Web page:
How Waves Break

Surf lessons rely on reliable equipment, careful students, and, most importantly, good waves. Unfortunately, that last item tends to be the most unpredictable. Waves rely on weather, wind, and a whole host of other factors. The best waves are even, clean, and glassy with a minimal break. Waves break when they eventually hit a shallow bottom. It’s kind of like when a person runs but trips over a speed bump. Waves breaking too early lead to white foaminess—not fun to surf on.

One thing a surfer must know is when and how waves break.
One thing a surfer must know is when and how waves break.

Let’s take a look at a few of the different ways that waves break.

Beach Break

If you’re enrolled in Pacific Beach surf lessons or have a local surf spot, you’re surfing on a beach break. With a beach break, waves break on a sandy bottom, often within a hundred yard of shoreline.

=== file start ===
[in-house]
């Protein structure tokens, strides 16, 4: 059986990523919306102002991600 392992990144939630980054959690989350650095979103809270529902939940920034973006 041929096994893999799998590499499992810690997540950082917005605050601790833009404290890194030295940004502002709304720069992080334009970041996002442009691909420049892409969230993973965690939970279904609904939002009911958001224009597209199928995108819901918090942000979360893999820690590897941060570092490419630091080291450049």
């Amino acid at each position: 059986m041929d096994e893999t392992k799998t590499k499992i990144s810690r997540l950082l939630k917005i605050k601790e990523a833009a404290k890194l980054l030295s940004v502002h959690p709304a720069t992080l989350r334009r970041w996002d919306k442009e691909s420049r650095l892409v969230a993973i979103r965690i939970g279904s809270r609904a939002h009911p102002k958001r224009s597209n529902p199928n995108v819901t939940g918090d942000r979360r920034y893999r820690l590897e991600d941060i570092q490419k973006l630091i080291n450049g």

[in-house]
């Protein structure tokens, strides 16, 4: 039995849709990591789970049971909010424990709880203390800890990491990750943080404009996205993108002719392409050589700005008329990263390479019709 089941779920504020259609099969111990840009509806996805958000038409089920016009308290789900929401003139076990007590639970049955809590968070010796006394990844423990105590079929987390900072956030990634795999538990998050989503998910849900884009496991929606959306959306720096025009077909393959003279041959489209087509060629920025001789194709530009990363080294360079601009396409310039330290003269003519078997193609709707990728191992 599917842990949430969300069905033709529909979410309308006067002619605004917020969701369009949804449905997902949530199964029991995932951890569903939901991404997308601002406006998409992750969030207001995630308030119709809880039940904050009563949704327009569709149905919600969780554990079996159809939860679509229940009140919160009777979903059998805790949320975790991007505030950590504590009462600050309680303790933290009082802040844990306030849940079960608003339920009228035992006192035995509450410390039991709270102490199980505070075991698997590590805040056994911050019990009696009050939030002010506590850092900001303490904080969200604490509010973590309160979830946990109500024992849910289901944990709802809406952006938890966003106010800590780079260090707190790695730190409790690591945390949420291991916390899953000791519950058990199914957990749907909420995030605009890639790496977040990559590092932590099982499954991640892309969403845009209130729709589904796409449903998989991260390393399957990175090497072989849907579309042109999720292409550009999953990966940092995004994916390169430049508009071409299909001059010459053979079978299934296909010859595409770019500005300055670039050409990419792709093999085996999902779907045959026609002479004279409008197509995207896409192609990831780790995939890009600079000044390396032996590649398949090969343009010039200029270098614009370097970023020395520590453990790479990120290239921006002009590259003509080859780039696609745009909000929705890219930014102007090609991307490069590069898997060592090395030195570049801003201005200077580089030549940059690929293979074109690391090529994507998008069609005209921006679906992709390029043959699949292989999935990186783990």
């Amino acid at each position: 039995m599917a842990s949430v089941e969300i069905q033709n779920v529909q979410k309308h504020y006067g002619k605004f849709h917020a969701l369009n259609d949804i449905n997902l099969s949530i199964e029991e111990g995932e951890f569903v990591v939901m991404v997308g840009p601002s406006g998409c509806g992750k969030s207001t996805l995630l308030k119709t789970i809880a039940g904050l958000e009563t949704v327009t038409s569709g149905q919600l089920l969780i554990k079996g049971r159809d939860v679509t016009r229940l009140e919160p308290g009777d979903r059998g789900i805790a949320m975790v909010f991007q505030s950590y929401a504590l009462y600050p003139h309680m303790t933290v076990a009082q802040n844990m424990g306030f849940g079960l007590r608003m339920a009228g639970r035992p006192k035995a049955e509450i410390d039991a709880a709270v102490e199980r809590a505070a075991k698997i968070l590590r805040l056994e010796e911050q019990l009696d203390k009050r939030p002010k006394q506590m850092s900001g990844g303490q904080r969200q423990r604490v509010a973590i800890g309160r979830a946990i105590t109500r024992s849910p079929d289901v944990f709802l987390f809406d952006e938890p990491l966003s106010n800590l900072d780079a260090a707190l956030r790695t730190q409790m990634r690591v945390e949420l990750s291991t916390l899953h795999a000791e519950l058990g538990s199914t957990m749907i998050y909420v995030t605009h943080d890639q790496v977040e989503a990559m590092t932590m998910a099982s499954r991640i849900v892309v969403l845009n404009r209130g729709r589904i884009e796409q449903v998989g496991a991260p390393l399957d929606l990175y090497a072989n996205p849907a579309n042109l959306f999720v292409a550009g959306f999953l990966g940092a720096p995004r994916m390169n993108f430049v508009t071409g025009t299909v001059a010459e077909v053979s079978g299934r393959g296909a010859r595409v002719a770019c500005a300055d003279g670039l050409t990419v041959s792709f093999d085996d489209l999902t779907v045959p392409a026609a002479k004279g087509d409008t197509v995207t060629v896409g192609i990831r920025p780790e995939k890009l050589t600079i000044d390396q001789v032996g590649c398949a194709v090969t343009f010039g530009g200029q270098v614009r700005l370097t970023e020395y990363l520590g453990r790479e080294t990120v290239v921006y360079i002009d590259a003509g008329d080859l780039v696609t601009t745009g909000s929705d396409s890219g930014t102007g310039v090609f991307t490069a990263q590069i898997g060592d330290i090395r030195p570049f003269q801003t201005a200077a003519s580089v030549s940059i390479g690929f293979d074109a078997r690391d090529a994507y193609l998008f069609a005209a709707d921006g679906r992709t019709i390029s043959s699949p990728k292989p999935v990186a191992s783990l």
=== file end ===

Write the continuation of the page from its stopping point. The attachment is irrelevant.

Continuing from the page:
Beach breaks tend to be the most common type of break but also the most unpredictable. The waves are at the mercy of the sand, and if you’ve tried to hold a handful of wet sand and water in your hand, you know that it doesn’t exactly stay in one place. The contours of the ocean floor are constantly changing based on currents, storms, tides, and human interference.

On the same stretch of beach, some waves will break differently than others, and waves won’t always break in the same spot, making it difficult to spot the next wave to catch.

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